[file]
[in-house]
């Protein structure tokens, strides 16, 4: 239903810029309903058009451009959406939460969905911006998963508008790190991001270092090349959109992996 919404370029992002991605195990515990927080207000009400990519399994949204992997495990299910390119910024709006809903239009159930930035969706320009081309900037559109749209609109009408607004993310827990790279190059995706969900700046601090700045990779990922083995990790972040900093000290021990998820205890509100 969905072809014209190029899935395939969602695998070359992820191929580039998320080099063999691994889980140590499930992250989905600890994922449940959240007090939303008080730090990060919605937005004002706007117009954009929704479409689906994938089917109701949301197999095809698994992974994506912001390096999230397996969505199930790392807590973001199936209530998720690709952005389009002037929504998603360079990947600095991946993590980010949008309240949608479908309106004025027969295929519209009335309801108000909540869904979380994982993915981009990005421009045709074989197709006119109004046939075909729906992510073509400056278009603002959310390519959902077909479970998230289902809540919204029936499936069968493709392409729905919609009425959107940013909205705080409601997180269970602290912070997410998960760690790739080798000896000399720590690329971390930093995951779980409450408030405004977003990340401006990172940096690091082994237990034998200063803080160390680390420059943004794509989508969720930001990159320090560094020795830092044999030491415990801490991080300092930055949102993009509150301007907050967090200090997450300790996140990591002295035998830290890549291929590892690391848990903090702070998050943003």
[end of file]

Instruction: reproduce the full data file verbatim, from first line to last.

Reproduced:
[in-house]
């Protein structure tokens, strides 16, 4: 239903810029309903058009451009959406939460969905911006998963508008790190991001270092090349959109992996 919404370029992002991605195990515990927080207000009400990519399994949204992997495990299910390119910024709006809903239009159930930035969706320009081309900037559109749209609109009408607004993310827990790279190059995706969900700046601090700045990779990922083995990790972040900093000290021990998820205890509100 969905072809014209190029899935395939969602695998070359992820191929580039998320080099063999691994889980140590499930992250989905600890994922449940959240007090939303008080730090990060919605937005004002706007117009954009929704479409689906994938089917109701949301197999095809698994992974994506912001390096999230397996969505199930790392807590973001199936209530998720690709952005389009002037929504998603360079990947600095991946993590980010949008309240949608479908309106004025027969295929519209009335309801108000909540869904979380994982993915981009990005421009045709074989197709006119109004046939075909729906992510073509400056278009603002959310390519959902077909479970998230289902809540919204029936499936069968493709392409729905919609009425959107940013909205705080409601997180269970602290912070997410998960760690790739080798000896000399720590690329971390930093995951779980409450408030405004977003990340401006990172940096690091082994237990034998200063803080160390680390420059943004794509989508969720930001990159320090560094020795830092044999030491415990801490991080300092930055949102993009509150301007907050967090200090997450300790996140990591002295035998830290890549291929590892690391848990903090702070998050943003």